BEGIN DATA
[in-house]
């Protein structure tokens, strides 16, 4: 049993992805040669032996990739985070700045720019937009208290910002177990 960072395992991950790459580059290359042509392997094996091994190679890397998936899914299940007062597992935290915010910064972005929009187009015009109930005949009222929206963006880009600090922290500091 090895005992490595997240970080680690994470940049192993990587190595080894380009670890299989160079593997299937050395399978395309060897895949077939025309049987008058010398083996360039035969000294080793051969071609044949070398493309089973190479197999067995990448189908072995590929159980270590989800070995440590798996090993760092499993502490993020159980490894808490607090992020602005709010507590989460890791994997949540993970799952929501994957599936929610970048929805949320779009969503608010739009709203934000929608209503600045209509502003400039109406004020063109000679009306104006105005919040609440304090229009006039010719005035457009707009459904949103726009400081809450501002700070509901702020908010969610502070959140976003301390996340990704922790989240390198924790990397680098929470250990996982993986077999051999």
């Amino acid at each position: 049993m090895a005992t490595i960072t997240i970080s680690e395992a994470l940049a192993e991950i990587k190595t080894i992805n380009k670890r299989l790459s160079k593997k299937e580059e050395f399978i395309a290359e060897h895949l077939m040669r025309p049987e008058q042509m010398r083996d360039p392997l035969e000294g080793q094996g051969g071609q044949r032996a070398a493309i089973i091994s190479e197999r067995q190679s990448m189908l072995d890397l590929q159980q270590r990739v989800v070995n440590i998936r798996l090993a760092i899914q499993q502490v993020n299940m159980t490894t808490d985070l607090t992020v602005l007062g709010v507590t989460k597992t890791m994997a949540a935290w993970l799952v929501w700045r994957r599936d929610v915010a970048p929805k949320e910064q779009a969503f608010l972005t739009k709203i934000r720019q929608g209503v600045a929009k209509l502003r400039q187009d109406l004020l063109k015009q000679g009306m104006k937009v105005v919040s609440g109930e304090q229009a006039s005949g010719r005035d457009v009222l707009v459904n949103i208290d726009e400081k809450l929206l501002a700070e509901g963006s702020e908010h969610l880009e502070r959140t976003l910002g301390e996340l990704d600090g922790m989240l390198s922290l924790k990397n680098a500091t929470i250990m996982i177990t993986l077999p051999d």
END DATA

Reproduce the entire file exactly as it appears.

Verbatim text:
[in-house]
């Protein structure tokens, strides 16, 4: 049993992805040669032996990739985070700045720019937009208290910002177990 960072395992991950790459580059290359042509392997094996091994190679890397998936899914299940007062597992935290915010910064972005929009187009015009109930005949009222929206963006880009600090922290500091 090895005992490595997240970080680690994470940049192993990587190595080894380009670890299989160079593997299937050395399978395309060897895949077939025309049987008058010398083996360039035969000294080793051969071609044949070398493309089973190479197999067995990448189908072995590929159980270590989800070995440590798996090993760092499993502490993020159980490894808490607090992020602005709010507590989460890791994997949540993970799952929501994957599936929610970048929805949320779009969503608010739009709203934000929608209503600045209509502003400039109406004020063109000679009306104006105005919040609440304090229009006039010719005035457009707009459904949103726009400081809450501002700070509901702020908010969610502070959140976003301390996340990704922790989240390198924790990397680098929470250990996982993986077999051999």
């Amino acid at each position: 049993m090895a005992t490595i960072t997240i970080s680690e395992a994470l940049a192993e991950i990587k190595t080894i992805n380009k670890r299989l790459s160079k593997k299937e580059e050395f399978i395309a290359e060897h895949l077939m040669r025309p049987e008058q042509m010398r083996d360039p392997l035969e000294g080793q094996g051969g071609q044949r032996a070398a493309i089973i091994s190479e197999r067995q190679s990448m189908l072995d890397l590929q159980q270590r990739v989800v070995n440590i998936r798996l090993a760092i899914q499993q502490v993020n299940m159980t490894t808490d985070l607090t992020v602005l007062g709010v507590t989460k597992t890791m994997a949540a935290w993970l799952v929501w700045r994957r599936d929610v915010a970048p929805k949320e910064q779009a969503f608010l972005t739009k709203i934000r720019q929608g209503v600045a929009k209509l502003r400039q187009d109406l004020l063109k015009q000679g009306m104006k937009v105005v919040s609440g109930e304090q229009a006039s005949g010719r005035d457009v009222l707009v459904n949103i208290d726009e400081k809450l929206l501002a700070e509901g963006s702020e908010h969610l880009e502070r959140t976003l910002g301390e996340l990704d600090g922790m989240l390198s922290l924790k990397n680098a500091t929470i250990m996982i177990t993986l077999p051999d």